Islamic State recruiters in the southern Philippines are luring frustrated fighters from the country’s largest Muslim rebel force, despite the deaths of top IS-linked Filipino leaders and their defeat in Marawi, a senior MILF guerrilla warned Friday.
An undetermined number of Moro Islamic Liberation Front rebels have “defected” to at least one group that has pledged allegiance to Islamic State, Mohagher Iqbal, the chief peace negotiator for MILF, told BenarNews, citing intelligence information from field commanders.
“We created a task force to talk to our commanders. We are really engaging them. We mobilized our Islamic religious leaders to tell them teach real teaching[s] of Islam,” Iqbal said.
“People, like in Marawi, they have been swayed already. The radicals in Marawi have consistently cited frustration in the peace talks as one of the reason why they fought the government,” he added.
MILF field commanders have found it hard to rein in young MILF fighters from joining IS, Iqbal said.
New IS leader
The IS faction in the southern Mindanao region is now headed by an ex-MILF guerrilla commander named Abu Turaipe, who controls a massive marshland area in Maguindanao town, where his forces have been involved in low-intensity fighting since August.
Turaipe split from the Moro Islamic Liberation Front when it signed a peace deal with Manila three years ago. The MILF then dropped its separatist bid for an independent state in the south, an idea that did not sit well with Turaipe. He broke away from the rebel chain-of-command and led his followers, who numbered in the few dozens, to press on with the fight.
Since then, the Philippine congress has stalled on passing the Bangsamoro Basic Law, legislation needed to implement autonomy for MILF-controlled areas in the south, as outlined in the peace agreement. The region is endowed with rich mineral deposits but its population has remained poor because of decades of insurgency that have left tens of thousands dead.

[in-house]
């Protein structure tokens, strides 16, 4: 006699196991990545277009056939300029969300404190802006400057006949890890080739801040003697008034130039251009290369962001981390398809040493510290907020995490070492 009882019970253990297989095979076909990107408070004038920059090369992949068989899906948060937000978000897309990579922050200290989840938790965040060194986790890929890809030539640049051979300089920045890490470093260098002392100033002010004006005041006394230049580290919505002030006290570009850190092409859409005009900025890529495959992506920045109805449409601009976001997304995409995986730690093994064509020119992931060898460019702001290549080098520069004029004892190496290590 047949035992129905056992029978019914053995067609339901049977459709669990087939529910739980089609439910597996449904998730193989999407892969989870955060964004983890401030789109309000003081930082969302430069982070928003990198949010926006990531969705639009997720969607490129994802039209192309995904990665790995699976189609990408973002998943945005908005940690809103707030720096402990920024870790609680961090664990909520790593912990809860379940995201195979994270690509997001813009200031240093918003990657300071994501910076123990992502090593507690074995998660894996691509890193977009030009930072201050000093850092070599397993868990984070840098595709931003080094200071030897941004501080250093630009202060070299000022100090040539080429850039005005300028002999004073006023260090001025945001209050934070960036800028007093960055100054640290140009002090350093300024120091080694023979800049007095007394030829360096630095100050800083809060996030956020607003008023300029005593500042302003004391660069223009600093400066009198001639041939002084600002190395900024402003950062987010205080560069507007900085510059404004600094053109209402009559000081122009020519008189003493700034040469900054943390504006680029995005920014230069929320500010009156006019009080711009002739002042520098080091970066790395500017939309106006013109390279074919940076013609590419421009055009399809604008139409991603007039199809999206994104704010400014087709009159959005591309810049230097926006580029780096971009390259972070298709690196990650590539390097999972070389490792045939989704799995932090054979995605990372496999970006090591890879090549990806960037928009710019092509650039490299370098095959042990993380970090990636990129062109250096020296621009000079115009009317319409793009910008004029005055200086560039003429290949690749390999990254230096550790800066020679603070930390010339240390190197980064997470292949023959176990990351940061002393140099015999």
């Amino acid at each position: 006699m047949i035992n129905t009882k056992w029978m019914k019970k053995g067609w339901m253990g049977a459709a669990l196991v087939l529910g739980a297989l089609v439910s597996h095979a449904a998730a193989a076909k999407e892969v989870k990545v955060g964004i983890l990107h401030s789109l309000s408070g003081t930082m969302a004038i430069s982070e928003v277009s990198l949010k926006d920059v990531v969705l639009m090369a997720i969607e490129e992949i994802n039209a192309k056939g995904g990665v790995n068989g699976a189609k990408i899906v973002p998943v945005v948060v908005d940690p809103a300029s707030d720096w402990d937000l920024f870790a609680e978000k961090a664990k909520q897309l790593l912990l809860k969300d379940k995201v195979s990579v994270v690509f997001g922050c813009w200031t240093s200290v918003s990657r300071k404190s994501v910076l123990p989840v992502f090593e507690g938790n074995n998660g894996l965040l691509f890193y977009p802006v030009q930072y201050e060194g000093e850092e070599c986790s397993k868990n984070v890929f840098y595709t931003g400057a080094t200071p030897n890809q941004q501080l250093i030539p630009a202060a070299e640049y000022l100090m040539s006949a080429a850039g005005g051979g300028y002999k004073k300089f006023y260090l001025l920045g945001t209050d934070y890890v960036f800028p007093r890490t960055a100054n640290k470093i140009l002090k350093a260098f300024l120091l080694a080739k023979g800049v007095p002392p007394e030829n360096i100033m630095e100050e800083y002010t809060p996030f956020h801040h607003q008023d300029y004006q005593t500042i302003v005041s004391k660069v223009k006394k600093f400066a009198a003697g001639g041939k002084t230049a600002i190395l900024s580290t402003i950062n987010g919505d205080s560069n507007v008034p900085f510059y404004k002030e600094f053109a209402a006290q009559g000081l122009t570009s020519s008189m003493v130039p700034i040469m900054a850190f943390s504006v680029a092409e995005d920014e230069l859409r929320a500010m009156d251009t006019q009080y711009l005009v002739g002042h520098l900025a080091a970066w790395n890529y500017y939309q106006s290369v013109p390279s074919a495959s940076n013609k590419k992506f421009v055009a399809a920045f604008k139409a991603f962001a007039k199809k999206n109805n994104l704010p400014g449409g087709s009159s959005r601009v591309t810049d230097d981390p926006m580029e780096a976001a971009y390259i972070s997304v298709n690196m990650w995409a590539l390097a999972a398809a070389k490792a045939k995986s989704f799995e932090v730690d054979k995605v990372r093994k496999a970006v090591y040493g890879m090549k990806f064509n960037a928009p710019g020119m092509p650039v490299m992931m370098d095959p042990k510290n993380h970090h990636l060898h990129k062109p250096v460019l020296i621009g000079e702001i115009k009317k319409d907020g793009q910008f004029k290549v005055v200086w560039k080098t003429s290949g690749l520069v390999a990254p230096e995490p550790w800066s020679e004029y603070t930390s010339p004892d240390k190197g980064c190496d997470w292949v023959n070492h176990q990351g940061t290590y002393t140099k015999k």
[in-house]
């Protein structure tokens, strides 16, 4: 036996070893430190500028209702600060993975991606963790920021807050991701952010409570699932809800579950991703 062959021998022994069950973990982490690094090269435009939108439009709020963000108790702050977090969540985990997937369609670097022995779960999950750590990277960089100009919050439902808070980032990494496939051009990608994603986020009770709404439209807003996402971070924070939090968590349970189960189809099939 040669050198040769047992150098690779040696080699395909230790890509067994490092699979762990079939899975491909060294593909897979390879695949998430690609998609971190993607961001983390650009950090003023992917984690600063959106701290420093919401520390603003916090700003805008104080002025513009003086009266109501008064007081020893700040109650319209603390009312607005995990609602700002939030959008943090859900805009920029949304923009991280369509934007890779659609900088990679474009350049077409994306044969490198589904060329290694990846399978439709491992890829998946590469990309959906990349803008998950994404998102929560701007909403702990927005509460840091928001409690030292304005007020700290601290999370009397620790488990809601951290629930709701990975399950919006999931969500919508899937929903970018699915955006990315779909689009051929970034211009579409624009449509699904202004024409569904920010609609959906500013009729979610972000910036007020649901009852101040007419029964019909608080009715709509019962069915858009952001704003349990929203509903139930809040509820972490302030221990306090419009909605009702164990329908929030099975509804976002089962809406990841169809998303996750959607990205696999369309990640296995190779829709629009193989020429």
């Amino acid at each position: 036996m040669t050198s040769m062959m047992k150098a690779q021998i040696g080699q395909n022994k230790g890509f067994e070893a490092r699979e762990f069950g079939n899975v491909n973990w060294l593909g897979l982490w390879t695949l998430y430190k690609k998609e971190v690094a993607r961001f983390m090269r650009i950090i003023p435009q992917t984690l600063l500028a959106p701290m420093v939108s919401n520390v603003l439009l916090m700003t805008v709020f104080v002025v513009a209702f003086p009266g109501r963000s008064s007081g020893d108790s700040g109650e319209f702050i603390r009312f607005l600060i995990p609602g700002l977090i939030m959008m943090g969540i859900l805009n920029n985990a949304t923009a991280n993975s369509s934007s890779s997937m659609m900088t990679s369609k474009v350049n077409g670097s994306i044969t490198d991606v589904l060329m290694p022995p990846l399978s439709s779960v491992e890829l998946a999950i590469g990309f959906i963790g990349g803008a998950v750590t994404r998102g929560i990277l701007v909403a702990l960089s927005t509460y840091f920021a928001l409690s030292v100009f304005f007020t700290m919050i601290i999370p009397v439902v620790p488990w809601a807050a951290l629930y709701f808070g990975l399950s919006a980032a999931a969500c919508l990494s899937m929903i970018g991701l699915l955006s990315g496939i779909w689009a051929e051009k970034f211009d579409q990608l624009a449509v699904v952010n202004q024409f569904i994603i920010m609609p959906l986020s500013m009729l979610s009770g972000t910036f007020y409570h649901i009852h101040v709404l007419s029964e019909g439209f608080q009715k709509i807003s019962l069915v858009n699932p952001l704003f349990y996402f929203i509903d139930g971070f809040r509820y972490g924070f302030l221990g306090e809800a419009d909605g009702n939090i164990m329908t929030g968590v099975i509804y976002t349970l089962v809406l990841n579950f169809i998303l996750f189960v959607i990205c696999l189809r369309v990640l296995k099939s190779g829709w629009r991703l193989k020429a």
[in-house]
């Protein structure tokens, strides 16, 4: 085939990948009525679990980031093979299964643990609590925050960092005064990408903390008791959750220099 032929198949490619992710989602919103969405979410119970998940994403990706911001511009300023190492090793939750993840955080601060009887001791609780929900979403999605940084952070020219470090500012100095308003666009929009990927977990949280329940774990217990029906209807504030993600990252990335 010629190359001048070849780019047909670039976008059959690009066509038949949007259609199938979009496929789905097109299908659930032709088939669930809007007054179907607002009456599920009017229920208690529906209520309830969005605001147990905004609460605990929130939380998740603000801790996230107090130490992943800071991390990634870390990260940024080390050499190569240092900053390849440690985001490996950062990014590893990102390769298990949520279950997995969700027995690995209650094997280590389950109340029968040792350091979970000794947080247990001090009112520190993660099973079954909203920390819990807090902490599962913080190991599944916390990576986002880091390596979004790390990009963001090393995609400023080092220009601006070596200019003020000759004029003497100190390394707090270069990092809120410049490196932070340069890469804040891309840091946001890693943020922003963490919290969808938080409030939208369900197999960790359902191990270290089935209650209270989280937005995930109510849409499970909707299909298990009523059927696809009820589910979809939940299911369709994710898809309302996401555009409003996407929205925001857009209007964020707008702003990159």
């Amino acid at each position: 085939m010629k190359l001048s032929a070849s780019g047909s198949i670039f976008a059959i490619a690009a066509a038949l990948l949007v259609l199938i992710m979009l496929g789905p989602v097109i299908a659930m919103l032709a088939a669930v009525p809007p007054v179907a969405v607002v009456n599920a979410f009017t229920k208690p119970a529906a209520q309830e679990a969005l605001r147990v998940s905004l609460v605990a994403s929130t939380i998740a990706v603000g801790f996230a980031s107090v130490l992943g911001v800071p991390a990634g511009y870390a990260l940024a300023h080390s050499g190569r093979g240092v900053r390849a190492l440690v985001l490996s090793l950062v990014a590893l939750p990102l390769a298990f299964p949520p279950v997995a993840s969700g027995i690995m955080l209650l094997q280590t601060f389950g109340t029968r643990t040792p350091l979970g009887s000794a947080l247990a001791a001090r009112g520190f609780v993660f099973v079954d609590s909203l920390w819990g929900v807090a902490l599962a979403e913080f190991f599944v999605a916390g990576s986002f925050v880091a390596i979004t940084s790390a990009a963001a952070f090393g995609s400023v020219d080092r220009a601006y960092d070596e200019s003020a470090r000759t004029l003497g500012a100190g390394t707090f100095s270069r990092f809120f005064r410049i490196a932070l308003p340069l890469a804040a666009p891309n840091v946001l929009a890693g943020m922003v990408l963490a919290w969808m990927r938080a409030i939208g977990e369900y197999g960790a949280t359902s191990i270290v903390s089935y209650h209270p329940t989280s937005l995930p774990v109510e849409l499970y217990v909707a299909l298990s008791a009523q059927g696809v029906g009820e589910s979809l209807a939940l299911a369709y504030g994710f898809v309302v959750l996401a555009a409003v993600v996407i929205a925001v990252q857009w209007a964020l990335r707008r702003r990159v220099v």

At first, Turaipe’s band was dismissed as nothing more than a small group of bandits, until its members pledged allegiance to IS last year. They were, however, forced to engage in hit-and-run attacks largely confined in Maguindanao. His faction was not involved in the five-month battle of Marawi, led by Isnilon Hapilon, the overall IS leader in the region, who was subsequently killed.
Now that Hapilon is gone, the low-profile Turaipe has emerged as the next IS leader.
“We are not saying we will not go back to armed struggle if the passage of the BBL fails. [T]he option right now is to pass the BBL,” Iqbal said.
Last week, Wahid Tundok, a senior MILF leader who is its 118th Base commander, warned of violence larger than Marawi should Congress fail to enact the law.
President Rodrigo Duterte, meanwhile, has appeared to listen to MILF’s warnings. During a visit to an MILF camp several days ago, he pledged to shepherd the pending legislation through Congress in a special session to be called at a future date.
The Bangsamoro Basic Law was touted as the centerpiece legislation of then-President Benigno Aquino’s administration. But efforts to pass it have met with stiff resistance from several lawmakers, who are wary of giving too much power to MILF. The proposed law calls for giving the group its own power structure, police force and money.
Past failed efforts to bring about peace in Mindanao have spurred deadly violence. In 2008, the Supreme Court invalidated a deal brokered by the government that would have declared large swathes of Mindanao as the MILF’s “ancestral domain.” As a result of the court’s ruling, peace talks at the time collapsed and hundreds of people were killed in ensuing violence.
According to the military, the aide of Omarkhayam Maute, one of the leaders behind the Marawi attacks who were killed in the battle there, has reportedly been recruiting residents, especially young men, in surrounding Lanao del Sur province.
Col. Romeo Brawner Jr., deputy commander of the military’s Joint Task Force Ranao, said militants aligned with Maute had been going around Muslim communities and actively trying to regroup after their defeat in Marawi in late October.
Citing fresh information from local residents and officials, Brawner said that a man identified as Abu Dar, one of the Maute leaders who escaped from Marawi, was leading the recruitment drive.
“The recruitment efforts for training of new fighters of IS-Maute terrorist group were monitored in the towns of Piagapo, Lumbacaunayan and Sultan Domalondong,” Brawner said.
At least 40 men were working along with Abu Dar in their recruitment drive, said Haroun Al-Rashid Lucman, vice governor of the Autonomous Region in Muslim Mindanao. He appealed to the military not to allow the “terrorists to regroup.”
Felipe Villamor in Manila contributed to this report.